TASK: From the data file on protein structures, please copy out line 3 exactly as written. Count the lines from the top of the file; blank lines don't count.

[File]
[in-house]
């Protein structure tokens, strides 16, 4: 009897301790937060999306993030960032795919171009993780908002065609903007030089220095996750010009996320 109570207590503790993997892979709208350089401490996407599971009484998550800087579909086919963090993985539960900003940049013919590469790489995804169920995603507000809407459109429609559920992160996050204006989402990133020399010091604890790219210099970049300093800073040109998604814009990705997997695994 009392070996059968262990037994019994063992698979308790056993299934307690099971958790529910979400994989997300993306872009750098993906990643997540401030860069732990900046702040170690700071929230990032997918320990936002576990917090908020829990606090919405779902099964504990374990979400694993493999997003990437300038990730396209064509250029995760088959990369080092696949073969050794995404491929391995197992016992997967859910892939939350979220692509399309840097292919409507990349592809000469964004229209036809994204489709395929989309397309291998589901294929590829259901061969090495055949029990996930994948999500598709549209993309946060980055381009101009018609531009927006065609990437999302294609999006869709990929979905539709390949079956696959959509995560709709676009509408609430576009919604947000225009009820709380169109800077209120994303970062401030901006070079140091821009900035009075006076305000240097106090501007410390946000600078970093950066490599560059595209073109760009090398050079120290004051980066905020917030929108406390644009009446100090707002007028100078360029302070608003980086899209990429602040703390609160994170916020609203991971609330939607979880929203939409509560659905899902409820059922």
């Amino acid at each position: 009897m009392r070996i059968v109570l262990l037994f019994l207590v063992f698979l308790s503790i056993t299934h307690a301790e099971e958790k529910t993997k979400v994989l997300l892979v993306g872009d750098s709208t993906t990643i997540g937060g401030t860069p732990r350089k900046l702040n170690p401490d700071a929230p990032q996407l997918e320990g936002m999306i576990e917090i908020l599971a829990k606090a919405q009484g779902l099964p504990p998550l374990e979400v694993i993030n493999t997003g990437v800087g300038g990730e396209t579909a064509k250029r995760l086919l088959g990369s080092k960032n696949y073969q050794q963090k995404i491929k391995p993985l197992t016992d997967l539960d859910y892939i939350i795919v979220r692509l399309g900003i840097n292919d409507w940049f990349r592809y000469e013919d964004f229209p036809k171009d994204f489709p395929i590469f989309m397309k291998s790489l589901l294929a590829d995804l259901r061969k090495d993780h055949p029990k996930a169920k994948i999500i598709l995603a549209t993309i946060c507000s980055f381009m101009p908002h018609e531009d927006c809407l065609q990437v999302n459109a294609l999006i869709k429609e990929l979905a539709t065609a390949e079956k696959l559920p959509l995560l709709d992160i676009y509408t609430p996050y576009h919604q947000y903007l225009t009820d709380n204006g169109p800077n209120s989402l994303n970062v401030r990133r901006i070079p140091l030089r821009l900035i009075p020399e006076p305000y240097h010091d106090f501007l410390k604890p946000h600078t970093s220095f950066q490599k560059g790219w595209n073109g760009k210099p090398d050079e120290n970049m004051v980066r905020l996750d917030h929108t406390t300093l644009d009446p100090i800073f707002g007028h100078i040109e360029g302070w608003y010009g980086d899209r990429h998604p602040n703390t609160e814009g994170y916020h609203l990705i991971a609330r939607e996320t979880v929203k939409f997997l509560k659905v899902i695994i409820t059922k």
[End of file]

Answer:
């Amino acid at each position: 009897m009392r070996i059968v109570l262990l037994f019994l207590v063992f698979l308790s503790i056993t299934h307690a301790e099971e958790k529910t993997k979400v994989l997300l892979v993306g872009d750098s709208t993906t990643i997540g937060g401030t860069p732990r350089k900046l702040n170690p401490d700071a929230p990032q996407l997918e320990g936002m999306i576990e917090i908020l599971a829990k606090a919405q009484g779902l099964p504990p998550l374990e979400v694993i993030n493999t997003g990437v800087g300038g990730e396209t579909a064509k250029r995760l086919l088959g990369s080092k960032n696949y073969q050794q963090k995404i491929k391995p993985l197992t016992d997967l539960d859910y892939i939350i795919v979220r692509l399309g900003i840097n292919d409507w940049f990349r592809y000469e013919d964004f229209p036809k171009d994204f489709p395929i590469f989309m397309k291998s790489l589901l294929a590829d995804l259901r061969k090495d993780h055949p029990k996930a169920k994948i999500i598709l995603a549209t993309i946060c507000s980055f381009m101009p908002h018609e531009d927006c809407l065609q990437v999302n459109a294609l999006i869709k429609e990929l979905a539709t065609a390949e079956k696959l559920p959509l995560l709709d992160i676009y509408t609430p996050y576009h919604q947000y903007l225009t009820d709380n204006g169109p800077n209120s989402l994303n970062v401030r990133r901006i070079p140091l030089r821009l900035i009075p020399e006076p305000y240097h010091d106090f501007l410390k604890p946000h600078t970093s220095f950066q490599k560059g790219w595209n073109g760009k210099p090398d050079e120290n970049m004051v980066r905020l996750d917030h929108t406390t300093l644009d009446p100090i800073f707002g007028h100078i040109e360029g302070w608003y010009g980086d899209r990429h998604p602040n703390t609160e814009g994170y916020h609203l990705i991971a609330r939607e996320t979880v929203k939409f997997l509560k659905v899902i695994i409820t059922k």